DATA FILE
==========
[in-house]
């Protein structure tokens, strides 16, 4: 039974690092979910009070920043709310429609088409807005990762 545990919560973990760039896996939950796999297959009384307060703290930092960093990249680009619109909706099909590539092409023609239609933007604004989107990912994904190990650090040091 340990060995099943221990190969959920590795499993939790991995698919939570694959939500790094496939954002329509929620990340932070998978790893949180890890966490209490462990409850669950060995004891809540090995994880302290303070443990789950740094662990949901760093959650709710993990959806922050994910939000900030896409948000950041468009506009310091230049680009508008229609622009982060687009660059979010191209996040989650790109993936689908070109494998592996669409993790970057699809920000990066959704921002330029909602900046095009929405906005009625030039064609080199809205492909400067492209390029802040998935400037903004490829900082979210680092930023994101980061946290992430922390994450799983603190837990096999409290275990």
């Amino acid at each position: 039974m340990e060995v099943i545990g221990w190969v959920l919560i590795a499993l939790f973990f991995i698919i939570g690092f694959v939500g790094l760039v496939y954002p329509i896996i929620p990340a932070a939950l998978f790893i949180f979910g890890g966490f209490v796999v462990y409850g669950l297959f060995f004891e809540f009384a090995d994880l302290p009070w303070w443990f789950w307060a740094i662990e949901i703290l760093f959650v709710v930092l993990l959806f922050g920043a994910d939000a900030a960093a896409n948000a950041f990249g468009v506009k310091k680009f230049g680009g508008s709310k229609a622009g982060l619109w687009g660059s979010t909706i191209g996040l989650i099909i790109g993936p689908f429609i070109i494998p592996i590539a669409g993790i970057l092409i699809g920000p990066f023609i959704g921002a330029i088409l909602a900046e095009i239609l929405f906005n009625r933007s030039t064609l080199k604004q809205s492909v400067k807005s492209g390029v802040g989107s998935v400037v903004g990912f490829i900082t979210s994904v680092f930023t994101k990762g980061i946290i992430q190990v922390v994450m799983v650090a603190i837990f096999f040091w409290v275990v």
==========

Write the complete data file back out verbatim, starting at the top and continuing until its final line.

[in-house]
């Protein structure tokens, strides 16, 4: 039974690092979910009070920043709310429609088409807005990762 545990919560973990760039896996939950796999297959009384307060703290930092960093990249680009619109909706099909590539092409023609239609933007604004989107990912994904190990650090040091 340990060995099943221990190969959920590795499993939790991995698919939570694959939500790094496939954002329509929620990340932070998978790893949180890890966490209490462990409850669950060995004891809540090995994880302290303070443990789950740094662990949901760093959650709710993990959806922050994910939000900030896409948000950041468009506009310091230049680009508008229609622009982060687009660059979010191209996040989650790109993936689908070109494998592996669409993790970057699809920000990066959704921002330029909602900046095009929405906005009625030039064609080199809205492909400067492209390029802040998935400037903004490829900082979210680092930023994101980061946290992430922390994450799983603190837990096999409290275990």
């Amino acid at each position: 039974m340990e060995v099943i545990g221990w190969v959920l919560i590795a499993l939790f973990f991995i698919i939570g690092f694959v939500g790094l760039v496939y954002p329509i896996i929620p990340a932070a939950l998978f790893i949180f979910g890890g966490f209490v796999v462990y409850g669950l297959f060995f004891e809540f009384a090995d994880l302290p009070w303070w443990f789950w307060a740094i662990e949901i703290l760093f959650v709710v930092l993990l959806f922050g920043a994910d939000a900030a960093a896409n948000a950041f990249g468009v506009k310091k680009f230049g680009g508008s709310k229609a622009g982060l619109w687009g660059s979010t909706i191209g996040l989650i099909i790109g993936p689908f429609i070109i494998p592996i590539a669409g993790i970057l092409i699809g920000p990066f023609i959704g921002a330029i088409l909602a900046e095009i239609l929405f906005n009625r933007s030039t064609l080199k604004q809205s492909v400067k807005s492209g390029v802040g989107s998935v400037v903004g990912f490829i900082t979210s994904v680092f930023t994101k990762g980061i946290i992430q190990v922390v994450m799983v650090a603190i837990f096999f040091w409290v275990v």